The Heart of the Rockies Triathlon returns to Lake Windermere for its 30th anniversary on Sunday

The Heart of the Rockies Triathlon returns to Lake Windermere for its 30th anniversary on Sunday

Celebrating 30 years of triathlon in the valley

For the last 30 years, the Heart of the Rockies Triathlon has graced the shores of Lake Windermere.

For the last 30 years, the Heart of the Rockies Triathlon (formerly known as the Windermere Loop Triathlon) has graced the shores of Lake Windermere and for race director Bruce Stroud, the best part has been seeing the evolution of the participants.

“The most amazing thing, after running it for 30 years, is that I am now — as a result of starting the Young Hearts Triathlon — getting the grandchildren of competitors I had in the ’80s [participating],” Stroud said. “That’s pretty amazing.”

Stroud first started the event in 1983 after attending his first triathlon in Red Deer Alberta. After returning home from what was described as a bit of a messy event, Stroud decided the Columbia Valley needed a triathlon of its own. The first event was by his own admission pretty unorganized, but with only 56 participants the need for bike racks, transition areas and electronic timer devices wasn’t as urgent.

“We sort of stumbled along… there weren’t a lot of rules,” Stroud said. “It was a very low-key event, but it was a start.”

In 1984, what remains an integral part of the event to this day was introduced — the team relay — which was held on a separate weekend. Seventy-five teams signed up for that initial event, which alleviated some of the physical strain on participants by assigning different team members to different sections of the triathlon. By 1991, Stroud had 156 relay teams take part.

The original course actually required the swimmers to be bussed to the starting location of Timber Ridge Beach, which caused all kinds of problems before the route was changed in 1993 to an out-and-back format as opposed to a straight-ahead swim.

The original course saw swimmers exit the lake at the original Lakeside Inn and begin their cycle through Invermere and onto Westside Road before turning onto Highway 93/95. The 12-kilometre run would then begin at the Windermere Loop Road and continue east, running along the foot of Mount Swansea.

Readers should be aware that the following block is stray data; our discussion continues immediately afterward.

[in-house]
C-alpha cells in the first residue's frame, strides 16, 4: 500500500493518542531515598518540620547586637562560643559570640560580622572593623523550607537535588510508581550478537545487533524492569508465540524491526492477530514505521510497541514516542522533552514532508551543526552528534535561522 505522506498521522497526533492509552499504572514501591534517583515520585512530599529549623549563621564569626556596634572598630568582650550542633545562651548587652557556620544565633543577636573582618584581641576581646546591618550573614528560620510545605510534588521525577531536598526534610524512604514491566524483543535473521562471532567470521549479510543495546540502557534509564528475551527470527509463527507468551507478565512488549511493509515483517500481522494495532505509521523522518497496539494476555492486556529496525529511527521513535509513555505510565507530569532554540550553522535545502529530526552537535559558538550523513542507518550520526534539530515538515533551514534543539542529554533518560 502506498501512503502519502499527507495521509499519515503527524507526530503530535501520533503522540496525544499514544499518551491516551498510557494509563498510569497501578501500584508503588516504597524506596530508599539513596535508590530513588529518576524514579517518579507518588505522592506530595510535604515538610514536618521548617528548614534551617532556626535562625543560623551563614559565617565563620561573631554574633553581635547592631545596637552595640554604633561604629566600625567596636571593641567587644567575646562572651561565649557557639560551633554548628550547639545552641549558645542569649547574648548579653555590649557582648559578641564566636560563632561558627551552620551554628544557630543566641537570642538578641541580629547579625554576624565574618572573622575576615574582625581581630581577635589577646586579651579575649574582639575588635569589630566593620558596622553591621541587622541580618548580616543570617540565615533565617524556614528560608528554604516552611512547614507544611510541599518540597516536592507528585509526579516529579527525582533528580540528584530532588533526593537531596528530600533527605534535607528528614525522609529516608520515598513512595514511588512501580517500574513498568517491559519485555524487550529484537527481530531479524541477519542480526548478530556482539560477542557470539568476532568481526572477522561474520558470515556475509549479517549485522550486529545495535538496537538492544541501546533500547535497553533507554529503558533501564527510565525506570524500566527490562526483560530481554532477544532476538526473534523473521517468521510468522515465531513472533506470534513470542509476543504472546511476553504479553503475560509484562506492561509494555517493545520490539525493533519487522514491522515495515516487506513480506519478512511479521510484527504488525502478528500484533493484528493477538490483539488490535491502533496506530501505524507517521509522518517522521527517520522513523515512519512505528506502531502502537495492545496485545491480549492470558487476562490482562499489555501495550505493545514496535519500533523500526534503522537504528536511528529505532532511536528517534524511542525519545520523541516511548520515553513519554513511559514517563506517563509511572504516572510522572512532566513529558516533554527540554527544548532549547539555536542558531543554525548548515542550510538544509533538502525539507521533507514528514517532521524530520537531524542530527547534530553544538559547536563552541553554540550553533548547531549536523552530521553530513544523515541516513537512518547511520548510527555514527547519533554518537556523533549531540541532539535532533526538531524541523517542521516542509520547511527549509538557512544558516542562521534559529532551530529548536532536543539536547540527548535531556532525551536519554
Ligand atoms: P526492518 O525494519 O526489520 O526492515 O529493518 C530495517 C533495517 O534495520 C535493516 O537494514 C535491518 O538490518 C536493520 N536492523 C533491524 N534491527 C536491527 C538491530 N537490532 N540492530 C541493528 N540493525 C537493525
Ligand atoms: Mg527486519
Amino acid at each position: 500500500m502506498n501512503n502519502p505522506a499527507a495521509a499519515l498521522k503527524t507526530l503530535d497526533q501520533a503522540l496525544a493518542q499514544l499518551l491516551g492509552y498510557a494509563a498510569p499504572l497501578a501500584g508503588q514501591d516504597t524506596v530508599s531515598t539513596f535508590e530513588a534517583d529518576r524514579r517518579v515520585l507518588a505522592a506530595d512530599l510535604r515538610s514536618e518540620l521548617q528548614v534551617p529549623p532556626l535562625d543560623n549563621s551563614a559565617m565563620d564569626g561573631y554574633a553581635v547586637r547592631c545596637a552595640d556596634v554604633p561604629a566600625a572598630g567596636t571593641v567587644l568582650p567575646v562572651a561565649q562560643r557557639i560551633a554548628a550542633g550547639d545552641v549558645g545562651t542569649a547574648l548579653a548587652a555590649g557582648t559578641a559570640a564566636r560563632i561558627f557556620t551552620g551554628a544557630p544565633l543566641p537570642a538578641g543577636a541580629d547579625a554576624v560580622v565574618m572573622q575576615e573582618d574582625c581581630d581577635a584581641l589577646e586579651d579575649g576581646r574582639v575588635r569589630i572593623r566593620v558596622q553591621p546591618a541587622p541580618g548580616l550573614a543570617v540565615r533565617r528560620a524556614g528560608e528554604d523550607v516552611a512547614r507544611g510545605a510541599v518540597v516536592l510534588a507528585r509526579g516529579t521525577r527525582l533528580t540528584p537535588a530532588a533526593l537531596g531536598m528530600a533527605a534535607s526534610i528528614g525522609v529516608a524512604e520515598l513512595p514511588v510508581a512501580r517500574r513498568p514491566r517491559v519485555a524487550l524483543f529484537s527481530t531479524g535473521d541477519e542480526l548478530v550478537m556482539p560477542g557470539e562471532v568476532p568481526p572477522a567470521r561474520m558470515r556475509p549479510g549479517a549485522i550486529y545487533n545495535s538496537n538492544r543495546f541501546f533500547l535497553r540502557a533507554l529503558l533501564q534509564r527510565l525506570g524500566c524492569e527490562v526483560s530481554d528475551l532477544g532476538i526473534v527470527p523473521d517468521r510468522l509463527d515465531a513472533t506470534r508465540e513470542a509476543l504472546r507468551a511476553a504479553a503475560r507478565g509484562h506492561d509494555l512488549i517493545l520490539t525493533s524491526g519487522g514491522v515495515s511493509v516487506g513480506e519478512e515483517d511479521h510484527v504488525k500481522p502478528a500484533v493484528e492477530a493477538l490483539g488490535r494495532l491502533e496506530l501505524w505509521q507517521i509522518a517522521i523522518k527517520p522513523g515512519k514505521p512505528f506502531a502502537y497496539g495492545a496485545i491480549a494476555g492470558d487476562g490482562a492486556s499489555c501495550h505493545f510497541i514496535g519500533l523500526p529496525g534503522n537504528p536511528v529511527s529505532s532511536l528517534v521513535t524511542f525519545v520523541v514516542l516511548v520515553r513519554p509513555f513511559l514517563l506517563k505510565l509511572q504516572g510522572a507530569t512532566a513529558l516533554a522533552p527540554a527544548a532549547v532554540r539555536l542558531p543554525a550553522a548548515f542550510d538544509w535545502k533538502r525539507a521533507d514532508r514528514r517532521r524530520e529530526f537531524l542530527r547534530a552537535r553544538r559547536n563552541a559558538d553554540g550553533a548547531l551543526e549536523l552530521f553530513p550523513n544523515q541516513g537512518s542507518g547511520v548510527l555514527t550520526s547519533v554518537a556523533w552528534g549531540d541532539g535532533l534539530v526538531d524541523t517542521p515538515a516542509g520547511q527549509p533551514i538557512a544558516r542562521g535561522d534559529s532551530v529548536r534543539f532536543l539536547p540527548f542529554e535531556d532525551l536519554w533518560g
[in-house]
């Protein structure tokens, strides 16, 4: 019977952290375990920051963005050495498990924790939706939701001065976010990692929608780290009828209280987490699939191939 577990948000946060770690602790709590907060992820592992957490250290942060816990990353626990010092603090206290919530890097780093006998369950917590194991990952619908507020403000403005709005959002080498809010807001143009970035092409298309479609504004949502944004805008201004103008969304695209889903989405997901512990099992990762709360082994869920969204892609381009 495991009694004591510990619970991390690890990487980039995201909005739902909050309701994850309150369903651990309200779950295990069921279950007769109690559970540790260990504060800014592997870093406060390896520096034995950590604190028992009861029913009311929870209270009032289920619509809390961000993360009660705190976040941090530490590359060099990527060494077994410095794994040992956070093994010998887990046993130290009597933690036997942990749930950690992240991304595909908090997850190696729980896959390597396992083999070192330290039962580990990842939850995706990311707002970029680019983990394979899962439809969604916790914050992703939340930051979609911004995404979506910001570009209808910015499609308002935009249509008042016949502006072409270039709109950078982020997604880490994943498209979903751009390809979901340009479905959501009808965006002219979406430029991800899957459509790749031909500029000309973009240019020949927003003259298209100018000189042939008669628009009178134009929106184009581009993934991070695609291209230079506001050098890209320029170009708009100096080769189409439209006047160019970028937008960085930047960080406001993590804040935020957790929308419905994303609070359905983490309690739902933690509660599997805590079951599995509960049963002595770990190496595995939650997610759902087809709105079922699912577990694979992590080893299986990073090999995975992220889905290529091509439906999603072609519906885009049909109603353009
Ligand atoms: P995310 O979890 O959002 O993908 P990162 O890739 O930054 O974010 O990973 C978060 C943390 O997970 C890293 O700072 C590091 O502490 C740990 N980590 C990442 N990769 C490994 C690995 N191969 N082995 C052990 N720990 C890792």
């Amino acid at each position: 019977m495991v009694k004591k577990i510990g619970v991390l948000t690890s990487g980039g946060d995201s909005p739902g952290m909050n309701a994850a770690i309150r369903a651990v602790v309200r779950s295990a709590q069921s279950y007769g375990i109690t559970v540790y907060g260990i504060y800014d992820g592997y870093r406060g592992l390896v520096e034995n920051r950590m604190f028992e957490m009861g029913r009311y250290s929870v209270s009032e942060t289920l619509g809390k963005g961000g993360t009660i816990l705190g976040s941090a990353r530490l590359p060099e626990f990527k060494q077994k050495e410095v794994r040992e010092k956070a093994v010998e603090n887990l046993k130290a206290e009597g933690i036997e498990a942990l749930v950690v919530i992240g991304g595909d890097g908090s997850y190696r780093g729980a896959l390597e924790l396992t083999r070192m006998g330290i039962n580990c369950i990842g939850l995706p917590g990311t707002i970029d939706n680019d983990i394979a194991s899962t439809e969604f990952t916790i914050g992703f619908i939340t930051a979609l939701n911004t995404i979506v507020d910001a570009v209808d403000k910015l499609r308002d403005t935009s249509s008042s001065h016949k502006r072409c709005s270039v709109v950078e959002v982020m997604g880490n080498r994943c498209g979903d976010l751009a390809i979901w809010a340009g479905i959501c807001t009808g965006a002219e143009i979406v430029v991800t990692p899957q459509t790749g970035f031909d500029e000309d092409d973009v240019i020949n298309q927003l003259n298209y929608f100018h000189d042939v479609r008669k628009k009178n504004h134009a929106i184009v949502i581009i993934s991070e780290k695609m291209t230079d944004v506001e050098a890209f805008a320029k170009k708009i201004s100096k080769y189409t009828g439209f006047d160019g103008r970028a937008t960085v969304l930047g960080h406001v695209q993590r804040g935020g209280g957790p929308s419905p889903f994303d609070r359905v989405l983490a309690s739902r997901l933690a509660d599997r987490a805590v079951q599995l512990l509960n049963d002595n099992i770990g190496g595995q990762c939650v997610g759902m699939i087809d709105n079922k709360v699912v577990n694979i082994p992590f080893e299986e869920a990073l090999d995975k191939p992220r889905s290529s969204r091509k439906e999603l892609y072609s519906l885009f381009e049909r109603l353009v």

“The Windermere Loop was a little unwieldy, using Highway 93/95 and being on the long weekend,” Stroud said. “From there, we’ve seen so many changes to what we now believe is an incredible course.”

Fast forward a number of successful years to 2006 when the Heart of the Rockies Triathlon was born. Stroud said a number of athletes had been clamouring for an official sanctioned Olympic-distance race so the decision was made to change the event to the Heart of the Rockies Triathlon after 23 years.

“While on a training ride around the lake one beautiful summer day, looking across the lake from Westside Road on to the Fairmont Range, an appropriate name for this new triathlon hit home,” Stroud explains on the triathlon’s website. “It was that slogan, ‘In the heart of the Canadian Rockies,’ that inspired the name of the new event, which became known as Heart of the Rockies Triathlon. I’m not sure if Invermere is geographically located in the ‘Heart of the Canadian Rockies’, but it is for me.”

Along with the new name came a host of other changes. The start and finish lines, and the transition areas, were moved to James Chabot Provincial Park. For the past three years, the event has also featured a kids’ event called the Young Hearts Triathlon for children aged five to 15 and, in 2010, the current course was established to avoid some of the pitfalls on the previous course, which included a railway crossing. The final addition came in 2011 when the half-distance sprint event was also added and Stroud feels that where the race is now is where it should stay for a number of years.

“I think we have the standard course now that people can come back to year after year,” Stroud said.

For the upcoming event on Sunday (July 15), Stroud said he has 179 children signed up for  the Young Hearts section, 40 relay event teams and about 210 individual participants. Adult participants are welcome to register right up to the morning of the event and Stroud encourages everyone to participate either as a racer or a spectator, and said the event caters to athletes of all skill levels.

“The whole thing is bringing these people together and providing them with an objective,” Stroud said. “We don’t put the pressure on like a lot of these races… there’s a familiarity — we’re not eliminating anyone, the athlete, the family and the spectators are all together.”

For more information on the triathlon, visit the official website